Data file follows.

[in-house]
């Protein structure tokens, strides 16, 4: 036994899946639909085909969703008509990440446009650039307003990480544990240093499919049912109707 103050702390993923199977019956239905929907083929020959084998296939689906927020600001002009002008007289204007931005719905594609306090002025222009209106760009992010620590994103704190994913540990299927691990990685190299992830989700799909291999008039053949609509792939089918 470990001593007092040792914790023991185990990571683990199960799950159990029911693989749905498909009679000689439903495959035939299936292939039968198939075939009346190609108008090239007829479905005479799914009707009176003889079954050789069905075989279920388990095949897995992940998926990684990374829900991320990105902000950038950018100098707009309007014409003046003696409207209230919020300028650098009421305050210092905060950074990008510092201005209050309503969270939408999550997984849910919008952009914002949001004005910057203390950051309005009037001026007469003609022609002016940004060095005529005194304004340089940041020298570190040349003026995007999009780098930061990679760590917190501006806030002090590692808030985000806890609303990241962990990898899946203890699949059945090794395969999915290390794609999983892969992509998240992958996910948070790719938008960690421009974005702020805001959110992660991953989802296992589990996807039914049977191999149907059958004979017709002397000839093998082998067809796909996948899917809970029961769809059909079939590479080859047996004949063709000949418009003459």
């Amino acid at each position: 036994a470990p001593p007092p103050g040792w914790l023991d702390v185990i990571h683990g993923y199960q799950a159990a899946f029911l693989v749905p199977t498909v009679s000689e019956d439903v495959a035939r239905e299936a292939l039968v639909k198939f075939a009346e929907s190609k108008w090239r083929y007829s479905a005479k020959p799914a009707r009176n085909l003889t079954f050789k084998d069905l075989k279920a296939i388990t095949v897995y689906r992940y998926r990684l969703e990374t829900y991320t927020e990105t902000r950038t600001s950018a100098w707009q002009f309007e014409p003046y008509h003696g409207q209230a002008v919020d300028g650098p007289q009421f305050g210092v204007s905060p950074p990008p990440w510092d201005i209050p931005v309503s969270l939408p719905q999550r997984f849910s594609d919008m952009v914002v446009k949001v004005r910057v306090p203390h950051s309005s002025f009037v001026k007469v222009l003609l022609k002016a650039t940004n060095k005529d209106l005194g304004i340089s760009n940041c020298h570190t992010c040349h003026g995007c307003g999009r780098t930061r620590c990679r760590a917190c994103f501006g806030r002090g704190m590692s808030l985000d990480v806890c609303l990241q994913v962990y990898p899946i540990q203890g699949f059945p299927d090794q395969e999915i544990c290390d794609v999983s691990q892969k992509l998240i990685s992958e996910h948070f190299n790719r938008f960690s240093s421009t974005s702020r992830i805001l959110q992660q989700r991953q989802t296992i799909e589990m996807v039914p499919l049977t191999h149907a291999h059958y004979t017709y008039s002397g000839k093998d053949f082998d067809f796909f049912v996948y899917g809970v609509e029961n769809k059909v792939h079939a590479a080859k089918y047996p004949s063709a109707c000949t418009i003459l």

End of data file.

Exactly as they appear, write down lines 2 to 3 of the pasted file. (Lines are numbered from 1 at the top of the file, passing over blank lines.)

């Protein structure tokens, strides 16, 4: 036994899946639909085909969703008509990440446009650039307003990480544990240093499919049912109707 103050702390993923199977019956239905929907083929020959084998296939689906927020600001002009002008007289204007931005719905594609306090002025222009209106760009992010620590994103704190994913540990299927691990990685190299992830989700799909291999008039053949609509792939089918 470990001593007092040792914790023991185990990571683990199960799950159990029911693989749905498909009679000689439903495959035939299936292939039968198939075939009346190609108008090239007829479905005479799914009707009176003889079954050789069905075989279920388990095949897995992940998926990684990374829900991320990105902000950038950018100098707009309007014409003046003696409207209230919020300028650098009421305050210092905060950074990008510092201005209050309503969270939408999550997984849910919008952009914002949001004005910057203390950051309005009037001026007469003609022609002016940004060095005529005194304004340089940041020298570190040349003026995007999009780098930061990679760590917190501006806030002090590692808030985000806890609303990241962990990898899946203890699949059945090794395969999915290390794609999983892969992509998240992958996910948070790719938008960690421009974005702020805001959110992660991953989802296992589990996807039914049977191999149907059958004979017709002397000839093998082998067809796909996948899917809970029961769809059909079939590479080859047996004949063709000949418009003459």
């Amino acid at each position: 036994a470990p001593p007092p103050g040792w914790l023991d702390v185990i990571h683990g993923y199960q799950a159990a899946f029911l693989v749905p199977t498909v009679s000689e019956d439903v495959a035939r239905e299936a292939l039968v639909k198939f075939a009346e929907s190609k108008w090239r083929y007829s479905a005479k020959p799914a009707r009176n085909l003889t079954f050789k084998d069905l075989k279920a296939i388990t095949v897995y689906r992940y998926r990684l969703e990374t829900y991320t927020e990105t902000r950038t600001s950018a100098w707009q002009f309007e014409p003046y008509h003696g409207q209230a002008v919020d300028g650098p007289q009421f305050g210092v204007s905060p950074p990008p990440w510092d201005i209050p931005v309503s969270l939408p719905q999550r997984f849910s594609d919008m952009v914002v446009k949001v004005r910057v306090p203390h950051s309005s002025f009037v001026k007469v222009l003609l022609k002016a650039t940004n060095k005529d209106l005194g304004i340089s760009n940041c020298h570190t992010c040349h003026g995007c307003g999009r780098t930061r620590c990679r760590a917190c994103f501006g806030r002090g704190m590692s808030l985000d990480v806890c609303l990241q994913v962990y990898p899946i540990q203890g699949f059945p299927d090794q395969e999915i544990c290390d794609v999983s691990q892969k992509l998240i990685s992958e996910h948070f190299n790719r938008f960690s240093s421009t974005s702020r992830i805001l959110q992660q989700r991953q989802t296992i799909e589990m996807v039914p499919l049977t191999h149907a291999h059958y004979t017709y008039s002397g000839k093998d053949f082998d067809f796909f049912v996948y899917g809970v609509e029961n769809k059909v792939h079939a590479a080859k089918y047996p004949s063709a109707c000949t418009i003459l």